Tuesday, August 14, 2007
Australian Primary Principals Association - Say No to Chess in Schools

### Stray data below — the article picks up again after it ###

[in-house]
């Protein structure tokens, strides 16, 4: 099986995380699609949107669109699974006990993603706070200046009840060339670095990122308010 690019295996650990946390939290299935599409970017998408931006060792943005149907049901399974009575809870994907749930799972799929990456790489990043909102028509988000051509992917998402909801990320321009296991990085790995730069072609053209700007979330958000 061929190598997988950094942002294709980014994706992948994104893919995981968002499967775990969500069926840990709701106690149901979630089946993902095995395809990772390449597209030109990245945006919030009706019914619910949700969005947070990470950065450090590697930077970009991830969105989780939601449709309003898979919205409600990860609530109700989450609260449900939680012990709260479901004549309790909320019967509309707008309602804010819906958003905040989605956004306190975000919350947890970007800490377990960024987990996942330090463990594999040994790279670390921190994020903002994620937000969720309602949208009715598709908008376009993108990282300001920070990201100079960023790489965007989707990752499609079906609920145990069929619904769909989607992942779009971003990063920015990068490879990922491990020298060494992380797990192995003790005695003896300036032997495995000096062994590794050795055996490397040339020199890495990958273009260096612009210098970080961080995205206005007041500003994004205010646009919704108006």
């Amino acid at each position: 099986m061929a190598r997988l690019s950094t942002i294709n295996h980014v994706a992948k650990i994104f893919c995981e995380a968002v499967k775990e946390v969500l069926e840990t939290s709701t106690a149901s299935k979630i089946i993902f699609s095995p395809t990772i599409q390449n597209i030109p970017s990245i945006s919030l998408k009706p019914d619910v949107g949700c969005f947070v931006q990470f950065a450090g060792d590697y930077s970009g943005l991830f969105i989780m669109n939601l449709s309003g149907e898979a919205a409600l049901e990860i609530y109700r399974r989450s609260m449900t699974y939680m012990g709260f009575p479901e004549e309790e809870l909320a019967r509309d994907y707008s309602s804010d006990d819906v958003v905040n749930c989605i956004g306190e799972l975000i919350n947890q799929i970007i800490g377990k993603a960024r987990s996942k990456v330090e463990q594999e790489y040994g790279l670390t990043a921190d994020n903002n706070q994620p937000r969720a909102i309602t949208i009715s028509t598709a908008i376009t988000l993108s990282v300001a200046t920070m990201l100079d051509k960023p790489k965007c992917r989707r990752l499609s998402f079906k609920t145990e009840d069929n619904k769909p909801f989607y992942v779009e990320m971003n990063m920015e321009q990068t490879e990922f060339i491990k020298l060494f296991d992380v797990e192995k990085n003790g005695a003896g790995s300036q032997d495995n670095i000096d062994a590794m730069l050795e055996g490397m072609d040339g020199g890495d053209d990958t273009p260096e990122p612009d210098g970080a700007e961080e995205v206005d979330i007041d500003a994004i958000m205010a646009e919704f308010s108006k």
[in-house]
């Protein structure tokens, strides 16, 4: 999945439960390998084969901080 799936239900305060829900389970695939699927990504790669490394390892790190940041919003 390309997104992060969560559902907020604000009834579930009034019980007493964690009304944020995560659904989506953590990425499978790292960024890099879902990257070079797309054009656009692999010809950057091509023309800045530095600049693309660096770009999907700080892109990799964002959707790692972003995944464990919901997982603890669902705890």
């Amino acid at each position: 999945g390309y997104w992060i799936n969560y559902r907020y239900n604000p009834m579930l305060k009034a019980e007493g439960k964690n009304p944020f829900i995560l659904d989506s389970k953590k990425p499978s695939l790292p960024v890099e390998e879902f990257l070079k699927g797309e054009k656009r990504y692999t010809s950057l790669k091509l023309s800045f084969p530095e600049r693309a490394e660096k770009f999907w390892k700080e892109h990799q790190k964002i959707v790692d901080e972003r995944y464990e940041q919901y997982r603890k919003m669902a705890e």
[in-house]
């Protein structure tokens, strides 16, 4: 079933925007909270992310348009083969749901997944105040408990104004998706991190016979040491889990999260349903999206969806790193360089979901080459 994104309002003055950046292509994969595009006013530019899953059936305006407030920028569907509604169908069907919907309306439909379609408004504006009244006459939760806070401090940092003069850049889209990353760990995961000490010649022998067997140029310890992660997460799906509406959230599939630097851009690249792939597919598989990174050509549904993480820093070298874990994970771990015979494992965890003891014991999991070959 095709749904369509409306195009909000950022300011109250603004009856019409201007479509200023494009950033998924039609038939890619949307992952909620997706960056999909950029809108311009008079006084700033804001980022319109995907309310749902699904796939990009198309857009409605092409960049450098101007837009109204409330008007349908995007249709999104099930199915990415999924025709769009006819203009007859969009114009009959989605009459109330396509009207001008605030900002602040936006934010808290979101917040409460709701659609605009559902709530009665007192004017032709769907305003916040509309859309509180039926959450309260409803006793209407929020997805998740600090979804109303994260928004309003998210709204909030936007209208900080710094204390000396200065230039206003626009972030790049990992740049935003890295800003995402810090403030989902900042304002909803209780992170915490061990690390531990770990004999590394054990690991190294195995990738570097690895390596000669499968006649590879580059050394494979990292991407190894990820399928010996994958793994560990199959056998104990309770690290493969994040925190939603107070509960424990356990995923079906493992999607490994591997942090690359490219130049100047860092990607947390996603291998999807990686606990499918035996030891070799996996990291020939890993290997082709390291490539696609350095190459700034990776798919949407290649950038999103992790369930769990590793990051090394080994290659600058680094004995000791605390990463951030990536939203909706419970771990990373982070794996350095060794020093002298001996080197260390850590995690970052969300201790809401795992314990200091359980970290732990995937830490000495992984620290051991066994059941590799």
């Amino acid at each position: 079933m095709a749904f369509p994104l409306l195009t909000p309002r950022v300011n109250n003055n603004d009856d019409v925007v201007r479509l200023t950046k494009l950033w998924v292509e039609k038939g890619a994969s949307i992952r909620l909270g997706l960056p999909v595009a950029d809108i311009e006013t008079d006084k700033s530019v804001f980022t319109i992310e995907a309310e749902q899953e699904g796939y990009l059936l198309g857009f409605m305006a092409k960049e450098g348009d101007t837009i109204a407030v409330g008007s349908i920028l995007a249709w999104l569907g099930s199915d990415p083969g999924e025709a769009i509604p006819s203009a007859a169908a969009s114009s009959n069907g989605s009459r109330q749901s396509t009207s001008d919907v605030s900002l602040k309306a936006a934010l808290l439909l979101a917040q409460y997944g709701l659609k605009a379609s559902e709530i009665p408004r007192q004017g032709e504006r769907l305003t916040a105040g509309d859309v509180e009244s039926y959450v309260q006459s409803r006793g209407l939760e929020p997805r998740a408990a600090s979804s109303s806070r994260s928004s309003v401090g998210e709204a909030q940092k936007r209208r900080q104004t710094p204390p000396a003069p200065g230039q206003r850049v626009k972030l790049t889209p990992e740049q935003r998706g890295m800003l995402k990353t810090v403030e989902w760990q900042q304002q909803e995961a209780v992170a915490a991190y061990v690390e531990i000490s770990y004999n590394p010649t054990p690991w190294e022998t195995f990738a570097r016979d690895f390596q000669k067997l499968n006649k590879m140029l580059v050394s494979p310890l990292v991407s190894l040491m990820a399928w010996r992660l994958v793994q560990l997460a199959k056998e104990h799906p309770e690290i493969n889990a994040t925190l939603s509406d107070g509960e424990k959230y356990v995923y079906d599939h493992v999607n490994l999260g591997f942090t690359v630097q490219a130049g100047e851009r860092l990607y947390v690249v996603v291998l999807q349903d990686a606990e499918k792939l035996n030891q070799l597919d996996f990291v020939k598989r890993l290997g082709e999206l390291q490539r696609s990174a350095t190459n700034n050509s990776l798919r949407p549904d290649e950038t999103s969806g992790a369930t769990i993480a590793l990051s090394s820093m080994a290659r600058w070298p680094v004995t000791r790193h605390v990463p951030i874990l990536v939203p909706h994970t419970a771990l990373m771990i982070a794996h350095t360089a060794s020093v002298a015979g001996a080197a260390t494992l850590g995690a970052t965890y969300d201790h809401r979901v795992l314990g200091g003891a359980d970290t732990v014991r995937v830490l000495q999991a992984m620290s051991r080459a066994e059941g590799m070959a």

This is a rather interesting article: From The Age.com/au Chess at school a shrewd but contested move Farrah TomazinAugust 13, 2007 VICTORIAN students would be offered chess coaching to boost their thinking skills under an idea being pushed from within senior State Government ranks. Evan Thornley, Premier John Brumby's parliamentary secretary for national reform and innovation, wants the Government to provide more chess programs across the public school system. According to the former businessman, the move would give students the chance to compete on "a pretty level playing field" against private schools or other students from wealthier backgrounds. But while chess coaches praised the idea, others in education circles raised concerns it would clutter an already over-crowded school curriculum. Mr Thornley declined to comment yesterday. In a recent speech to Parliament, he said the benefits were twofold: children would learn to think more strategically and build their self-esteem, while recent immigrants from Russia or Eastern Europe, where chess is a popular sport, could be offered work as coaches. "The game of chess is a terrific way for young people to learn skills of strategy, logic, planning and other important intellectual disciplines in a fun, friendly and mildly competitive environment," Mr Thornley said. "It is a great way for many young people to build their self-esteem, because they quickly become capable of beating all the adults in the room … which is not something they can often achieve in many other fields until later in life." Some schools, such as Doncaster Gardens Primary School, MacRobertson Girls High School, Flemington Primary School and Brighton Grammar School, already offer chess programs to students. Some schools provide one-hour classes, while others offer a recreational activity outside classroom hours. David Cordover, director of ChessKids, which offers coaching services to 430 public and private schools in Victoria, said even kindergarten children were getting lessons. Mr Cordover said "it would go a long way" if the Government provided more resources for chess coaching right across the education system. But Victorian Principals Association president Fred Ackerman said the school curriculum was already too crowded with "add-on" subjects. A recent paper by the Australian Primary Principals Association called for making English, maths, science and history the only four "core" subjects in schools, with other subjects and programs to be given less status.